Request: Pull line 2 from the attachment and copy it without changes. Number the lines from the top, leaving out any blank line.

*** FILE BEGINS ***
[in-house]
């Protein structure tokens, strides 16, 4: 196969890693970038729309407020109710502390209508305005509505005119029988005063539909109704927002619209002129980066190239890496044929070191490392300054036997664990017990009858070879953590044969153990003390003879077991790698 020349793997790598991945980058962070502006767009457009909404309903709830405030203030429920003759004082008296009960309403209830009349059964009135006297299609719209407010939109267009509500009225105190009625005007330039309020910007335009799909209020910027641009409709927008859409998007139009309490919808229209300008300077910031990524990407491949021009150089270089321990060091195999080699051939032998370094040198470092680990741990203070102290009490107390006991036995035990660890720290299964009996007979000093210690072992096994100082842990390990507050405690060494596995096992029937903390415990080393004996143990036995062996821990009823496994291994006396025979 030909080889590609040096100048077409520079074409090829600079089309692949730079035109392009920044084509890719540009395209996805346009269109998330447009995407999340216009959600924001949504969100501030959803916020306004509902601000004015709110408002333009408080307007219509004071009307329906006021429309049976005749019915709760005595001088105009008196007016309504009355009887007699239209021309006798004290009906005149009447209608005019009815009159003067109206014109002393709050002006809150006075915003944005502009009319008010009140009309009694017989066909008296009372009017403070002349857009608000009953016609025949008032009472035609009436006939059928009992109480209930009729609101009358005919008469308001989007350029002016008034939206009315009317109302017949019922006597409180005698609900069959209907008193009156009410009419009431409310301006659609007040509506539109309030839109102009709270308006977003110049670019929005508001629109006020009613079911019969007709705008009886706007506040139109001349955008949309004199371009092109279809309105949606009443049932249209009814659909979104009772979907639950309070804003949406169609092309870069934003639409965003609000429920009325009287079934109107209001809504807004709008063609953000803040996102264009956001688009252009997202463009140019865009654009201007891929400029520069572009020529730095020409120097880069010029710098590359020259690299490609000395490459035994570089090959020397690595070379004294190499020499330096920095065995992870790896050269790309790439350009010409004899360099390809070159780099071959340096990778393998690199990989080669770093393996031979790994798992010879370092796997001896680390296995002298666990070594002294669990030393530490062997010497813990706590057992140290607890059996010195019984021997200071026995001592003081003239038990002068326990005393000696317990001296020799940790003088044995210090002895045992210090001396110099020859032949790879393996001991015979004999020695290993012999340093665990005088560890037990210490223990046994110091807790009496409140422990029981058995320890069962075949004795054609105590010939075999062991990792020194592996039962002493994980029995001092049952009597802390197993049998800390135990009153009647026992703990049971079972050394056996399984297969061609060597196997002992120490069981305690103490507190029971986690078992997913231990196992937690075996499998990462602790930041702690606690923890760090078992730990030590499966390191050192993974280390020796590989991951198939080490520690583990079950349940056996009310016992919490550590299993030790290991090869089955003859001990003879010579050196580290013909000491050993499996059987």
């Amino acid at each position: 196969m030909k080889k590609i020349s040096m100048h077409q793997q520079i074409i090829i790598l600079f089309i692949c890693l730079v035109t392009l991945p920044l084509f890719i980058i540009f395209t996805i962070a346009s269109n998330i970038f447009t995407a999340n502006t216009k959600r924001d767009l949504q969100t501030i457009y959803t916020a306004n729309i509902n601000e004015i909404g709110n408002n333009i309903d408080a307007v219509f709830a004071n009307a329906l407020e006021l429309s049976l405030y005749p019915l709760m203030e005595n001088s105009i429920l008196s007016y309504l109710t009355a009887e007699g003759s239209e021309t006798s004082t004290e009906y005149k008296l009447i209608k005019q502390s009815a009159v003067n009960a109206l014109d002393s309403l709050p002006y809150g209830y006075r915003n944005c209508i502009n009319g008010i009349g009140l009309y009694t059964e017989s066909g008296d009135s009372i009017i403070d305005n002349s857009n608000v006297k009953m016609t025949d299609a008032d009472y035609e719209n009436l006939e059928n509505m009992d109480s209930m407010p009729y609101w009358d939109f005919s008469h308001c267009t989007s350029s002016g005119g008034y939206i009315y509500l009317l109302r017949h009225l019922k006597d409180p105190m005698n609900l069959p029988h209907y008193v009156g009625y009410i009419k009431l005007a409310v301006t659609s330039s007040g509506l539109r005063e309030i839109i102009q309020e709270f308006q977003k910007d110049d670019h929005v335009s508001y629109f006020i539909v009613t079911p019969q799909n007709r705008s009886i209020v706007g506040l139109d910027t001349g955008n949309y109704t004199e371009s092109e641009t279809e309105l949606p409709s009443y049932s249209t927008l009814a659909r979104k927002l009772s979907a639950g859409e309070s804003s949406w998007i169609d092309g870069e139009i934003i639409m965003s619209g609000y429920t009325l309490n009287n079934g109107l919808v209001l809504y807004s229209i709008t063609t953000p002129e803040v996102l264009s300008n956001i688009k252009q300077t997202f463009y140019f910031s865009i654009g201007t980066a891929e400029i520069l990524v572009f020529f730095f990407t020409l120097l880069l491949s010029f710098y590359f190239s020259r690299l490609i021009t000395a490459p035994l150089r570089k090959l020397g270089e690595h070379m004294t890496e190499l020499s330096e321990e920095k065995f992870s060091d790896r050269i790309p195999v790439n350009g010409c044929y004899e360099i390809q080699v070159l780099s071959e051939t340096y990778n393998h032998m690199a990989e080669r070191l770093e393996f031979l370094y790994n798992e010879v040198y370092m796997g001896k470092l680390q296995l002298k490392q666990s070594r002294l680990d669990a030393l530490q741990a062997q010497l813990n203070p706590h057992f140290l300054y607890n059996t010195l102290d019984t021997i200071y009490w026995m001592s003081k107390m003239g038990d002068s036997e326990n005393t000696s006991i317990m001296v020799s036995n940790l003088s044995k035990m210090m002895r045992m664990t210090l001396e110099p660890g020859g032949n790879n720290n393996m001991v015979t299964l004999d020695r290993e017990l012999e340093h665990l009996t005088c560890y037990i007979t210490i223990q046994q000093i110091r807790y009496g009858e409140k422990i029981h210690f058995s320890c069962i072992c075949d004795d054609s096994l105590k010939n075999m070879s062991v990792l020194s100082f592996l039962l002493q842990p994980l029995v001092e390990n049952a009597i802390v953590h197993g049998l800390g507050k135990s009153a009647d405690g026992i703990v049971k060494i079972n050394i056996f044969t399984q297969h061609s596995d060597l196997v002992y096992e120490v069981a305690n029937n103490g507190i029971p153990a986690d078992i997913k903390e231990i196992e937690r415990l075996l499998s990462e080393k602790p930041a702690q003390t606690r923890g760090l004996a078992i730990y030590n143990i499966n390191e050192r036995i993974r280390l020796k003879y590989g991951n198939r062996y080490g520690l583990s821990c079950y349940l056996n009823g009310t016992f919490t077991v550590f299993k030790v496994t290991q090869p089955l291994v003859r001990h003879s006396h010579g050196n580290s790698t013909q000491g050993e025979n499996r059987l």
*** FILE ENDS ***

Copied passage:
């Protein structure tokens, strides 16, 4: 196969890693970038729309407020109710502390209508305005509505005119029988005063539909109704927002619209002129980066190239890496044929070191490392300054036997664990017990009858070879953590044969153990003390003879077991790698 020349793997790598991945980058962070502006767009457009909404309903709830405030203030429920003759004082008296009960309403209830009349059964009135006297299609719209407010939109267009509500009225105190009625005007330039309020910007335009799909209020910027641009409709927008859409998007139009309490919808229209300008300077910031990524990407491949021009150089270089321990060091195999080699051939032998370094040198470092680990741990203070102290009490107390006991036995035990660890720290299964009996007979000093210690072992096994100082842990390990507050405690060494596995096992029937903390415990080393004996143990036995062996821990009823496994291994006396025979 030909080889590609040096100048077409520079074409090829600079089309692949730079035109392009920044084509890719540009395209996805346009269109998330447009995407999340216009959600924001949504969100501030959803916020306004509902601000004015709110408002333009408080307007219509004071009307329906006021429309049976005749019915709760005595001088105009008196007016309504009355009887007699239209021309006798004290009906005149009447209608005019009815009159003067109206014109002393709050002006809150006075915003944005502009009319008010009140009309009694017989066909008296009372009017403070002349857009608000009953016609025949008032009472035609009436006939059928009992109480209930009729609101009358005919008469308001989007350029002016008034939206009315009317109302017949019922006597409180005698609900069959209907008193009156009410009419009431409310301006659609007040509506539109309030839109102009709270308006977003110049670019929005508001629109006020009613079911019969007709705008009886706007506040139109001349955008949309004199371009092109279809309105949606009443049932249209009814659909979104009772979907639950309070804003949406169609092309870069934003639409965003609000429920009325009287079934109107209001809504807004709008063609953000803040996102264009956001688009252009997202463009140019865009654009201007891929400029520069572009020529730095020409120097880069010029710098590359020259690299490609000395490459035994570089090959020397690595070379004294190499020499330096920095065995992870790896050269790309790439350009010409004899360099390809070159780099071959340096990778393998690199990989080669770093393996031979790994798992010879370092796997001896680390296995002298666990070594002294669990030393530490062997010497813990706590057992140290607890059996010195019984021997200071026995001592003081003239038990002068326990005393000696317990001296020799940790003088044995210090002895045992210090001396110099020859032949790879393996001991015979004999020695290993012999340093665990005088560890037990210490223990046994110091807790009496409140422990029981058995320890069962075949004795054609105590010939075999062991990792020194592996039962002493994980029995001092049952009597802390197993049998800390135990009153009647026992703990049971079972050394056996399984297969061609060597196997002992120490069981305690103490507190029971986690078992997913231990196992937690075996499998990462602790930041702690606690923890760090078992730990030590499966390191050192993974280390020796590989991951198939080490520690583990079950349940056996009310016992919490550590299993030790290991090869089955003859001990003879010579050196580290013909000491050993499996059987």